As I mentioned in the first post in this series, Carl Linnaeus had just begun work with Johannes Burman at the Leiden Botanic Garden when George Clifford (1685-1760) asked Linnaeus to write a catalogue of the plants in his garden at Hartekamp, near Haarlem in the Netherlands. It took some convincing for Burman to release him, but it ended up well for Linnaeus. He spent over two years at Hartekamp, where he had available to him a large collection of tropical plants from around the world. Linnaeus had already sketched out his Systema Naturae (1735) before he left Sweden, but his knowledge of plant diversity was limited to northern Europe. Then he met Jan Frederik Gronovius, who had studied plants that John Clayton had sent him from Virginia and Burman, who had Paul Herman’s specimen collection from Ceylon (now Sri Lanka). His horizons were broadening (see last post).
Clifford was a wealthy Dutch financier and a director of the Dutch East India Company (VOC) that oversaw a worldwide shipping organization making the Netherlands a mercantile power. From the VOC’s creation in 1602, its captains and ship surgeons were given directions on how to make collections and transport specimens, seeds, bulbs, and cuttings back home. The more exotics that reached home, the more the Dutch became avid gardeners hungry for still more plant novelties. Because of his position, Clifford had first dibs on the plants that arrived in Holland, and he had the interest and knowledge to appreciate them. To give a sense of the scope of his collection, he had four greenhouses, one each for plants from Europe, Asia, Africa, and the Americas. At this time, gardening and sophisticated plant collecting were status symbols for the elite; Clifford’s Hartekamp was obviously a premier example. Even his herbarium specimens reflected his status. The sheets had elaborately printed labels, and the cut end of each plant was covered with a printed urn (Thijsee, 2018). This became a fad at the time among the rich and botanically sophisticated (see figure below).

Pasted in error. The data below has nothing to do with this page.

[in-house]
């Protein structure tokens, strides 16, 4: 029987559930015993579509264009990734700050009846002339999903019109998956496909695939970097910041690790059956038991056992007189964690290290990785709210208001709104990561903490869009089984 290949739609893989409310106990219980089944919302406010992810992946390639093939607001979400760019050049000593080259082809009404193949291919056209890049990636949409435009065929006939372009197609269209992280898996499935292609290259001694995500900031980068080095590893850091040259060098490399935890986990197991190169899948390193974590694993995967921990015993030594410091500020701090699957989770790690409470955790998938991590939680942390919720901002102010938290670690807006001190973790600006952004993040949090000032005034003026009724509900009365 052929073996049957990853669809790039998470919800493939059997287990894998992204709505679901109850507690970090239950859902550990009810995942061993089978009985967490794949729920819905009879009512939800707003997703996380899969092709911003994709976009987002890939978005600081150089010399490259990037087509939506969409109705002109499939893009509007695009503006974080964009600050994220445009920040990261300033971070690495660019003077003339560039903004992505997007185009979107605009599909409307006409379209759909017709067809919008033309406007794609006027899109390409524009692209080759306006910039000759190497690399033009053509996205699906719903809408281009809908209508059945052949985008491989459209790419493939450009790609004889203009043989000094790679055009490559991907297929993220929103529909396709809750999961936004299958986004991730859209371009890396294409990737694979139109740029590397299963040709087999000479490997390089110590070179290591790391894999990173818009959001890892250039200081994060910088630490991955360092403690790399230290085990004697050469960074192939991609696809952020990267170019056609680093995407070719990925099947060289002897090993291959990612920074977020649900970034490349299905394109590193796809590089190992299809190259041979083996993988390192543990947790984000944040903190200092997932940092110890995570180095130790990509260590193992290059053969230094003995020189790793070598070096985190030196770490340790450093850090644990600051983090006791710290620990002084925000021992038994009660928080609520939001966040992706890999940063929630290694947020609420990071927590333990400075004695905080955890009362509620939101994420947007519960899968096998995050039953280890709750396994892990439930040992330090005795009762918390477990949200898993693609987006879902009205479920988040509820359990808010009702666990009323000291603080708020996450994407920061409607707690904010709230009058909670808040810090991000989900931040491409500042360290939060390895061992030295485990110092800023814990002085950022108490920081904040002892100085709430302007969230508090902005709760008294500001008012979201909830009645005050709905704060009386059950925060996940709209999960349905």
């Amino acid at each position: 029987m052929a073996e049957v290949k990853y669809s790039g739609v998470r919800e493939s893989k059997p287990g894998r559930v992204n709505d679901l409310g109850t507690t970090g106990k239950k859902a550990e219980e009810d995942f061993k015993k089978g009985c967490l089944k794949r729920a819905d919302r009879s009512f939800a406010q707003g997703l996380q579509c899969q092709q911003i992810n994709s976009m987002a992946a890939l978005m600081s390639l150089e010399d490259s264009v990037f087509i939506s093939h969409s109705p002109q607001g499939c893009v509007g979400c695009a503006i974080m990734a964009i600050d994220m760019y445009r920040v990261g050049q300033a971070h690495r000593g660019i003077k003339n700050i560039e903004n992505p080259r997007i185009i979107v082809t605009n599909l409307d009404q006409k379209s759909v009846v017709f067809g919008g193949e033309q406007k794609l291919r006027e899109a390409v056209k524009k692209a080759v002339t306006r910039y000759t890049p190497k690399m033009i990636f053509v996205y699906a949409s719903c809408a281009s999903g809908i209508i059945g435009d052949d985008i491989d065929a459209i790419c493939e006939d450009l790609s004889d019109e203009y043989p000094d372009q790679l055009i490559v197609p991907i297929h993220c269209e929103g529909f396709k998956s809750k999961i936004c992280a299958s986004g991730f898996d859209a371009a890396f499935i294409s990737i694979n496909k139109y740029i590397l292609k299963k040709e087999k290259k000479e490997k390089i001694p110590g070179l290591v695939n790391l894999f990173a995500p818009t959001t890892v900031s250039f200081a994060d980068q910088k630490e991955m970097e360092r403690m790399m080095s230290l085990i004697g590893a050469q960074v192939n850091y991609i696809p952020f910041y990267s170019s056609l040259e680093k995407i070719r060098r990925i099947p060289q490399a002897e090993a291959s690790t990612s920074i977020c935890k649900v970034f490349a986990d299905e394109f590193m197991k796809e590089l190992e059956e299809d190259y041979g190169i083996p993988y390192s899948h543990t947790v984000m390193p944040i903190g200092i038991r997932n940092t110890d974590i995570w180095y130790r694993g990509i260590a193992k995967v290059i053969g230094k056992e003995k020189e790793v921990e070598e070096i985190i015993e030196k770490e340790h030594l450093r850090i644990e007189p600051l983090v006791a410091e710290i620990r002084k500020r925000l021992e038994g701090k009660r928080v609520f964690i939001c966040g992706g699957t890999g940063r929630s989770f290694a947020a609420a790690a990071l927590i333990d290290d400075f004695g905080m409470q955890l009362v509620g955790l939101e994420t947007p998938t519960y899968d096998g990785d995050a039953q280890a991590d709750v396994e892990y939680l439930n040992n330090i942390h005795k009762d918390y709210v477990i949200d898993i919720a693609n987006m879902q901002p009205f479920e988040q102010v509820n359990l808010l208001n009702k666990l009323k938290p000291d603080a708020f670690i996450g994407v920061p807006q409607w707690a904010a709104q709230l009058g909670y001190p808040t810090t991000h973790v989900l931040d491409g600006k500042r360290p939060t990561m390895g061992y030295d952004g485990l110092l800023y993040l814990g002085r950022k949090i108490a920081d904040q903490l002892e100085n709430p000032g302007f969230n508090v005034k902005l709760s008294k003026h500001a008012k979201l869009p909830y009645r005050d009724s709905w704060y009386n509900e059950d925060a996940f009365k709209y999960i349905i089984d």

Among the living plants in Clifford’s unique collection was a banana tree, which was growing well but had never blossomed or produced fruit. Linnaeus gave it special attention and took credit for inducing it into flower in four months with a regimen of restricting watering, and then watering generously. This was one of the first times this feat had been achieved in Europe and was so noteworthy that Linnaeus wrote a short book on the plant, and Clifford had it published (Rutgers, 2008). This added luster to both their names; it also indicated Linnaeus’s skills with living plants as well as with identifying specimens.